"We can't wait much longer on the whole trans-Tasman competition decision. That has been going on now for some considerable period of time and I think it is only fair on the broadcast discussions we are having with potential partners that we are able to give them as much clarity about what the future looks like as soon as possible.
"We are doing what we believe is best for rugby in this market."
In terms of new competitions, RA is pushing ahead with its National Club Championship, which will see the best teams in Australia battle it out once their respective state-based seasons have finished.
While the three-game "State of Union" idea is the same as rugby league's annual showpiece, with players hailing from their state of birth, Clarke hopes it can possibly be snapped up by a free-to-air broadcaster.
Stated ambition … Rugby Australia wants rugby union to have its own State-of-Origin type series. Credit:Getty
"The way we've constructed the packages is to try and encourage free-to-air [exposure], particularly around 'State of Union'," Clarke said. "We think that is a perfect competition to be on free-to-air.
"It will be building on NSW versus Queensland and the 130 years' worth of proud history that those states have.
"We would also like to see one match of Super Rugby be on free-to-air each week in addition to Tests. Our view is the more people that get to experience rugby through any media will actually drive greater interest back to subscription television."
Clarke said informal discussions had taken place with a number of broadcasters, which suggests RA is happy to give more than just Fox Sports a chance at becoming the home of rugby. However, flexibility will be offered, meaning certain tournaments or competitions could be owned by different broadcasters.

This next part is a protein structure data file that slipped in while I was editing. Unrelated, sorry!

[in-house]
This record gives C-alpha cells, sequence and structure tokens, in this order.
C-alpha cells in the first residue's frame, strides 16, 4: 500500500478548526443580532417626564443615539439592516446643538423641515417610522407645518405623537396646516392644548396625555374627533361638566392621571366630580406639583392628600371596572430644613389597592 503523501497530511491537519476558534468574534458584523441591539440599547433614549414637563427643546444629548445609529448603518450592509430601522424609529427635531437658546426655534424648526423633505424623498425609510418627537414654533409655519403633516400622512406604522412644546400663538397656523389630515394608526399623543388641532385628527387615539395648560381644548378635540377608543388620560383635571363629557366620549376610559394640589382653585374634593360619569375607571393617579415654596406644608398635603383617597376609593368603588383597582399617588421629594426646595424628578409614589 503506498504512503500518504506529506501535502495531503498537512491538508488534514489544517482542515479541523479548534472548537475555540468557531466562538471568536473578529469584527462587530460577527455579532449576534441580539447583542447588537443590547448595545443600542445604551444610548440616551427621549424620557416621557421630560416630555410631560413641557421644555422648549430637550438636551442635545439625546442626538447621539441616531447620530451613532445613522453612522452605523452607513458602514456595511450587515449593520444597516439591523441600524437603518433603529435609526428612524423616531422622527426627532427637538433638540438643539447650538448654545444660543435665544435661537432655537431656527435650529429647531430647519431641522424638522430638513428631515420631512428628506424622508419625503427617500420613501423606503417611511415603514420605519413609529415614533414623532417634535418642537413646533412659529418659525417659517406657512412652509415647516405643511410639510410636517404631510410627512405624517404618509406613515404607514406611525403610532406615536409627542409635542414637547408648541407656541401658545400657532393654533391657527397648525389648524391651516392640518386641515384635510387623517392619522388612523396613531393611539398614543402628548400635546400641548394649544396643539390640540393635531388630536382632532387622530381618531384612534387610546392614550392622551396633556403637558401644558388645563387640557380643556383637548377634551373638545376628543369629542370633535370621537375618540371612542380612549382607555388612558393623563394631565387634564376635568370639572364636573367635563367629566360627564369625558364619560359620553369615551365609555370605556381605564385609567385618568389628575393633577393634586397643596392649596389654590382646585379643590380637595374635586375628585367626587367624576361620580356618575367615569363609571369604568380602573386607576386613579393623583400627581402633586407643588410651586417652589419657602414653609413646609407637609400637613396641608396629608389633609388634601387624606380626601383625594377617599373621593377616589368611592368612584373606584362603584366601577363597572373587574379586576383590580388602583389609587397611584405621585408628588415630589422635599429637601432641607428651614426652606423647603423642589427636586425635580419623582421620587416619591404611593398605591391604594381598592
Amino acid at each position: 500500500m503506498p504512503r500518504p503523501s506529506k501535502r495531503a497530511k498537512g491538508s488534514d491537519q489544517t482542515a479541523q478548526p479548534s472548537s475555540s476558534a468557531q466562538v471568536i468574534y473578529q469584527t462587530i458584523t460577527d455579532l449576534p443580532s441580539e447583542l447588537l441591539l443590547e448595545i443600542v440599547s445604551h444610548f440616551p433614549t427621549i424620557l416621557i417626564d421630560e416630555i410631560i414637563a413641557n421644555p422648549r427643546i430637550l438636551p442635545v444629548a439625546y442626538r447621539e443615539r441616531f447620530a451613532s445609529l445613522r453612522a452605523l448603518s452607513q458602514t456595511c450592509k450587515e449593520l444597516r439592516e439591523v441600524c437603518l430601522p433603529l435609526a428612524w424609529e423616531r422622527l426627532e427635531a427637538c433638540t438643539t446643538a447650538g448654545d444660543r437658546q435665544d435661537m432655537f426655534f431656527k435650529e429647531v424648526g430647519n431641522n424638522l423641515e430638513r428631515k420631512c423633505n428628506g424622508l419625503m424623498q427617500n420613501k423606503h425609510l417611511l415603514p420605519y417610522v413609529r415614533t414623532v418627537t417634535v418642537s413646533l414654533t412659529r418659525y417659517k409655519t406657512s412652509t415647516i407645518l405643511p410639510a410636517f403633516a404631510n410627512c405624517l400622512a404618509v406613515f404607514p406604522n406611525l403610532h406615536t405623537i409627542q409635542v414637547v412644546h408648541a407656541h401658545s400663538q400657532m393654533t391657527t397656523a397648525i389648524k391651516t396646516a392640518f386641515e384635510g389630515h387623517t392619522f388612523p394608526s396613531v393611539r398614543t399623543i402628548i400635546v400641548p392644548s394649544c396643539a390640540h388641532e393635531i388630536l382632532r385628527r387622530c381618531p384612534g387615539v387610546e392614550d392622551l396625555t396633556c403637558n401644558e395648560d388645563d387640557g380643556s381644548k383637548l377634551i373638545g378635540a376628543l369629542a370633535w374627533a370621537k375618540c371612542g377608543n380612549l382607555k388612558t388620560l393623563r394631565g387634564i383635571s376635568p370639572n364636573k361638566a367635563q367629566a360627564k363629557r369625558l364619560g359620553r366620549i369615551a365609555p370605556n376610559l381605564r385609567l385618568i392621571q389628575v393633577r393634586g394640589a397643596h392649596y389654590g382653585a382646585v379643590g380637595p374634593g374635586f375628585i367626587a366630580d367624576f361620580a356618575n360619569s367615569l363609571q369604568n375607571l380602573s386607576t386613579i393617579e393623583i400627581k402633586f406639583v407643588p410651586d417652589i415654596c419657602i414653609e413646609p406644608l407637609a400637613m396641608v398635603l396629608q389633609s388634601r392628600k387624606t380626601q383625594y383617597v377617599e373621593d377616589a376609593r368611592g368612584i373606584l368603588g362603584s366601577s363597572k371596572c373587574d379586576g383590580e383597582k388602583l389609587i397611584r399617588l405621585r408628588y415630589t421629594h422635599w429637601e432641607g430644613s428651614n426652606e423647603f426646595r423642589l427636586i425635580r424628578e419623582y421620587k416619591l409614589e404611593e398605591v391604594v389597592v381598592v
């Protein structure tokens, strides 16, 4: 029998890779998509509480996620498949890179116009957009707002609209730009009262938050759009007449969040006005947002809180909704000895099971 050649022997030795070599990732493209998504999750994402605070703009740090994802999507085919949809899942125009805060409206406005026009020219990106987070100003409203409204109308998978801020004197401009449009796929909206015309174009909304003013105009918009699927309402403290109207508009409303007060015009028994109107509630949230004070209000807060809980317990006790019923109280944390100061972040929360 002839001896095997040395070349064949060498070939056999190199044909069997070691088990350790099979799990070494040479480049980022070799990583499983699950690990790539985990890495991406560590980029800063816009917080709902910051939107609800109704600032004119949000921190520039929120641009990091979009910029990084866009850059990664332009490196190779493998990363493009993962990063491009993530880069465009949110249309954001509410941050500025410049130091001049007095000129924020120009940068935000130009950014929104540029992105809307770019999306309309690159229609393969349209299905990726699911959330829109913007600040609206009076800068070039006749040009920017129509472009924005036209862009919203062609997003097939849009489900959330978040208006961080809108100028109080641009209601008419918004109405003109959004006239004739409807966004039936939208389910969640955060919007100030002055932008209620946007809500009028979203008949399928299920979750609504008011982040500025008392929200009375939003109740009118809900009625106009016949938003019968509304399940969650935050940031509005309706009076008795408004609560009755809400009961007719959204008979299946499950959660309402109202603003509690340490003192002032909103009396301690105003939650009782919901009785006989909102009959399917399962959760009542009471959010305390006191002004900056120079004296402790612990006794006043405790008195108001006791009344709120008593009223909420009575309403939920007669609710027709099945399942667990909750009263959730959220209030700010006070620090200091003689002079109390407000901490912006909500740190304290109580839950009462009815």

RA rejected an offer from Fox Sports earlier in the year for 2021-2025 rights and came within a whisker of inking a deal with Optus Sport before the COVID-19 pandemic hit.
"This will be, I think it's fair to say, probably the largest and most comprehensive collection of rugby rights ever put to the market in Australia," Clarke said.
Asked if he expected RA to receive less money than its current deal, Clarke replied: "If I had my crystal ball, I'd be able to answer that question. Ask me in three weeks' time or four weeks' time when this process is complete. We know that sporting broadcast rights have seen some challenging times in both Australia and in other markets around the world. That said I think rugby has an enormous amount to offer a broadcast partner.
"I'm naturally an optimistic person. I'm hopeful we're going to get to a great result.
"I think in a way we're entering the market at not a bad time because many of the broadcasters have gone through pretty fundamental re-negotiations with a number of other sports and so a lot of their heavy lifting there has been done. They have known we have been working towards a formal process around this time and so this afternoon [Monday] they'll be receiving those documents."
A major money-spinner is the 2025 British and Irish Lions tour but like New Zealand and South Africa had done, RA will do that as a separate negotiation.
"The challenge is that we don't have an agreement yet with the British and Irish Lions about what that tour might look like," Clarke said.